Charles Goulding of R&D Tax Savers takes a look at pandemic production.
The novel coronavirus crisis has brought out the best in the 3D printing industry, which has stepped up to make critical products including protective masks, ventilator parts and lab equipment.
3D printing service centers are similar to traditional machine shops and contract manufacturers in that they typically produce as directed by the customer. To produce as directed by the customer, the job shop receives design drawings and specifications. With smaller, less sophisticated customers, the drawings can be crude, incomplete or even inaccurate. The job shop typically takes what it gets and then converts the data into shop drawings and as built drawings when the project is completed. The end design is usually a superior design because of the job shops expertise and practical knowledge.
With the coronavirus pandemic, 3D printing companies are doing the fundamental product design work and creating products they aren’t accustomed to, often with materials, product standards, and regulatory compliance they are not familiar with. The deep expertise of some 3D printing firms is actually resulting in better products. Besides doing a great service for all of us, these 3D printing companies are gaining valuable technical knowledge. Many of our job shop and 3D printing service center clients actually desire to have some portion of production products for business stability so that they don’t have to rely entirely on receiving new customer designs for orders.
Activities associated with first-time design of new and improved products, as well as working with new materials, are eligible for R&D tax credits.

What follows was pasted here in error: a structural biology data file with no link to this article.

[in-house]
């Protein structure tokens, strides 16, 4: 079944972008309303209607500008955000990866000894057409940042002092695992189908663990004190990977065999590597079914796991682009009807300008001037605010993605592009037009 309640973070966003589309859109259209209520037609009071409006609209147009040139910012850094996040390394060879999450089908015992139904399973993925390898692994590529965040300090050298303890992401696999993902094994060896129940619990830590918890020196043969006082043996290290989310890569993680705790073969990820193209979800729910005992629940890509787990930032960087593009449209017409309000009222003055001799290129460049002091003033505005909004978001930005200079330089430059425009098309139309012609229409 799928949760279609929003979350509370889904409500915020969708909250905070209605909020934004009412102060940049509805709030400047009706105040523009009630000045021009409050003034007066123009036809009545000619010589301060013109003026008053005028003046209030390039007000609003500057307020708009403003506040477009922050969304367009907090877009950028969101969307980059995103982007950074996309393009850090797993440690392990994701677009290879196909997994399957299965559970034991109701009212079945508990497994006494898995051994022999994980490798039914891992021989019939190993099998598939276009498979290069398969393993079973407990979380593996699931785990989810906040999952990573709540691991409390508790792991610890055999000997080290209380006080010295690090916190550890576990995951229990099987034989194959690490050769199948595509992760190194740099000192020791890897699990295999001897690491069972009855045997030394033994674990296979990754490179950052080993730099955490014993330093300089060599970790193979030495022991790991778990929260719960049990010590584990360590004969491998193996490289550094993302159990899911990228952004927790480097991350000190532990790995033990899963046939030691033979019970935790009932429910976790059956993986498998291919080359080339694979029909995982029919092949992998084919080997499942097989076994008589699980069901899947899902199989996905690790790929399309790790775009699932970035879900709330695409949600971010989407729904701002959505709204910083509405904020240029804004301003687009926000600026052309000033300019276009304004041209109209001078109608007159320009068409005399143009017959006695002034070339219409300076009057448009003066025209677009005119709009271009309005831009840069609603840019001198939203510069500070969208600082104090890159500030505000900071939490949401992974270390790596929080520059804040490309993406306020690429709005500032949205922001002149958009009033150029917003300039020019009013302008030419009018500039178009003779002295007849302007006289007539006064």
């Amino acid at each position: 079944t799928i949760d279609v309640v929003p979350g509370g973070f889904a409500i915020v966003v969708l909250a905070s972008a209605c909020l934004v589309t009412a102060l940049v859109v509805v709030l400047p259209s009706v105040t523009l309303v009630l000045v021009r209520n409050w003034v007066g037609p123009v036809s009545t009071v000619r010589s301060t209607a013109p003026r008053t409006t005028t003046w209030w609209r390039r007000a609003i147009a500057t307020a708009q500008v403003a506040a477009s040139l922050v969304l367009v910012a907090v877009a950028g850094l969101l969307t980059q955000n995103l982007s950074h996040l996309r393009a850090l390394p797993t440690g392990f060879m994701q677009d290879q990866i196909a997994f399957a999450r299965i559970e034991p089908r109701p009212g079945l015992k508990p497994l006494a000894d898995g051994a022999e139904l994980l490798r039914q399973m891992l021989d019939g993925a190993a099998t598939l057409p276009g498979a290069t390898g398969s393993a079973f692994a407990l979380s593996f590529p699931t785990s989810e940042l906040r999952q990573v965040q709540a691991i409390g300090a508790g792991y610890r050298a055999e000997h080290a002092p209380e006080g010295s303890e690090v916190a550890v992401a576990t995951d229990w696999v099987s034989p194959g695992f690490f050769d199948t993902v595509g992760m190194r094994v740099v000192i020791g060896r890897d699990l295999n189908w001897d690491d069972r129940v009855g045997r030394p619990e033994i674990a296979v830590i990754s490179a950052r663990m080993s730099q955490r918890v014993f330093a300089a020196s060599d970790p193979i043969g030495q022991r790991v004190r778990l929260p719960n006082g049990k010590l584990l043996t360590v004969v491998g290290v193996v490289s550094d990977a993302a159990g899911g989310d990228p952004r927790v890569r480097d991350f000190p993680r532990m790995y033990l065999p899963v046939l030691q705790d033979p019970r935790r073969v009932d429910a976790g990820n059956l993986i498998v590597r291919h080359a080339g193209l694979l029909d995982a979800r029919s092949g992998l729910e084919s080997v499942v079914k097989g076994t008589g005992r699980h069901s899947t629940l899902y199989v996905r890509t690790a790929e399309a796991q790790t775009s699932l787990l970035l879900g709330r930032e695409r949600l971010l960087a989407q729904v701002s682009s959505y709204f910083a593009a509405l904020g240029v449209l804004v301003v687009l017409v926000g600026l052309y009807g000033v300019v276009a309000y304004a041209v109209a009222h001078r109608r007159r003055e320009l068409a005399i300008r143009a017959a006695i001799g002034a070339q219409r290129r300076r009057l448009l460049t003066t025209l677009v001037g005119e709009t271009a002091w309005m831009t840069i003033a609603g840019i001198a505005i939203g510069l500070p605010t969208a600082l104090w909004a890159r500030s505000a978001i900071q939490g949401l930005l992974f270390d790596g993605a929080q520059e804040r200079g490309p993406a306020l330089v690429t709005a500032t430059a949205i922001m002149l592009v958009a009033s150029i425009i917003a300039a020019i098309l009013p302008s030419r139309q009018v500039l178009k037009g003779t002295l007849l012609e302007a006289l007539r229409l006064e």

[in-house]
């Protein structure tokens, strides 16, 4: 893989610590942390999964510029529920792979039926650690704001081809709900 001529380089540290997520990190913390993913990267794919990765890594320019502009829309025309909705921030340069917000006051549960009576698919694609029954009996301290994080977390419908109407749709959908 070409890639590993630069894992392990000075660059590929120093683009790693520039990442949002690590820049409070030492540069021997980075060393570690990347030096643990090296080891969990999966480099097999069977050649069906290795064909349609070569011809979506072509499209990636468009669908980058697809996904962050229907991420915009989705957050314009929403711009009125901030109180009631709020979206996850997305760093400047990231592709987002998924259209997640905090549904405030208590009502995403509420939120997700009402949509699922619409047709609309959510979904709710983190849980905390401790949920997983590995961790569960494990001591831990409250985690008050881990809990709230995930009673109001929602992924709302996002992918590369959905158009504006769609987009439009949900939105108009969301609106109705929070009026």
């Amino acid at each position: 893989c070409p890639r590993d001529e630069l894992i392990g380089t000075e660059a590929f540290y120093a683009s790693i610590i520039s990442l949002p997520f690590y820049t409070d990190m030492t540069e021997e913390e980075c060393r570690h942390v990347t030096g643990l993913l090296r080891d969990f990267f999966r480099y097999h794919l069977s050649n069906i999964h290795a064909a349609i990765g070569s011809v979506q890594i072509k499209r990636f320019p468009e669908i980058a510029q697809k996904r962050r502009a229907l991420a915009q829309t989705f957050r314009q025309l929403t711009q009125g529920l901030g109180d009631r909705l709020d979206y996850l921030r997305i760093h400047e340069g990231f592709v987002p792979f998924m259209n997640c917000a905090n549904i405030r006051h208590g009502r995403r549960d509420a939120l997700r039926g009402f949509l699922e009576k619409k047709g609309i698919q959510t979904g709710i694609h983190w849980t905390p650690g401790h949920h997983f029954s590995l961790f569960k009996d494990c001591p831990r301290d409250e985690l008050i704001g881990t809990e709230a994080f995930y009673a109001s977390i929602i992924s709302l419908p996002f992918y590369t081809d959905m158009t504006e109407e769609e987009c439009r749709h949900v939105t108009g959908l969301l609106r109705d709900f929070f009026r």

The Research & Development Tax Credit
Enacted in 1981, the now permanent Federal Research and Development (R&D) Tax Credit allows a credit that typically ranges from 4%-7% of eligible spending for new and improved products and processes. Qualified research must meet the following four criteria:
Must be technological in nature
Must be a component of the taxpayer’s business
Must represent R&D in the experimental sense and generally includes all such costs related to the development or improvement of a product or process
Must eliminate uncertainty through a process of experimentation that considers one or more alternatives
Eligible costs include US employee wages, cost of supplies consumed in the R&D process, cost of pre-production testing, US contract research expenses, and certain costs associated with developing a patent.
On December 18, 2015, President Obama signed the PATH Act, making the R&D Tax Credit permanent. Beginning in 2016, the R&D credit can be used to offset Alternative Minimum tax for companies with revenue below $50MM and, startup businesses can obtain up to $250,000 per year in payroll tax cash rebates.
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